But the next generation of VTOL start-ups is rapidly approaching and adopting hybrid propulsion systems to deliver substantially more range or carrying capacity.

“Operators are telling us that payload is hugely important to commercialise eVTOL,” says Avolon’s Tembleque. “There is a higher revenue opportunity in flying an extra passenger or more bags than flying them 20 miles further.

“Designing for higher payload allowance today will enable converting the extra aircraft weight to more range tomorrow as future cell chemistries deliver higher energy density. We anticipate payload and speed capabilities will become a significant differentiator across vehicles.”

Among the new generation of hybrids is Odys Aviation from Long Beach, California, which, as the home of the former McDonnell Douglas Aircraft, is rich in aerospace heritage.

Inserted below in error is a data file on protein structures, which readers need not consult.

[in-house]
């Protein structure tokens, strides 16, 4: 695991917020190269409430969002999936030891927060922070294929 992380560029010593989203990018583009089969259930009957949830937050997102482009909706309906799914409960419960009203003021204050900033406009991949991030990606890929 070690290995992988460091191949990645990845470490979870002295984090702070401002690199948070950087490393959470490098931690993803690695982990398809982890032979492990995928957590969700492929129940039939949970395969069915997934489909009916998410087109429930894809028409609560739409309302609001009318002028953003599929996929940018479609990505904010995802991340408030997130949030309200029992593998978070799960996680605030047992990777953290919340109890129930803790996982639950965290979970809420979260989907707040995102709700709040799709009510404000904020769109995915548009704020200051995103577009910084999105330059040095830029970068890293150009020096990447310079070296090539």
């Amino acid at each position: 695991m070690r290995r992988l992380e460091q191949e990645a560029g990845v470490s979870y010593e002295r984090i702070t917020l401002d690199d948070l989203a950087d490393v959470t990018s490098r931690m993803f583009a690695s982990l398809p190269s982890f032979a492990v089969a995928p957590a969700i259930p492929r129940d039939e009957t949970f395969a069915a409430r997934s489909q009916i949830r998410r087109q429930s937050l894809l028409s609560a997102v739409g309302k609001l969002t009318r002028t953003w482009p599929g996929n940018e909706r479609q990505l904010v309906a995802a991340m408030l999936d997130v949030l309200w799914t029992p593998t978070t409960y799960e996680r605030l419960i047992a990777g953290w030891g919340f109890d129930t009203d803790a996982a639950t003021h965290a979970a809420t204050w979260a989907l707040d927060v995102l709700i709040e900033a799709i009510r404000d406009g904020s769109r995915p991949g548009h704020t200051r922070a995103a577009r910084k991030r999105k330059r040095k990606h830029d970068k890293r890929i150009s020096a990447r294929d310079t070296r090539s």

The signature craft for Odys will be the Alta, a nine-passenger, two-pilot design with a box wing and 16 propellers powered by a hybrid-electric powertrain.

Flight range is expected to reach 650nm (1,210km) propelled by dual energy sources – up to 170nm of all-electric propulsion, and up to 480nm more with sustainable aviation fuel, at speeds of up to 300kt (555km/h), and altitudes up to 30,000ft.

James Dorris, the company’s founder and chief executive, wants to provide regional connectivity between major population centres, while improving the air travel experience with a spacious cabin and room for both checked and cabin luggage.

James DSprris ODYS

Source: Odys

“The biggest untapped market is not how to fly someone from Boise, Idaho, to Bend, Oregon,” he says, “though I’m sure there are those who want to do that. The biggest untapped market is more Los Angeles to San Francisco. For every one person flying that route, there are four driving it.”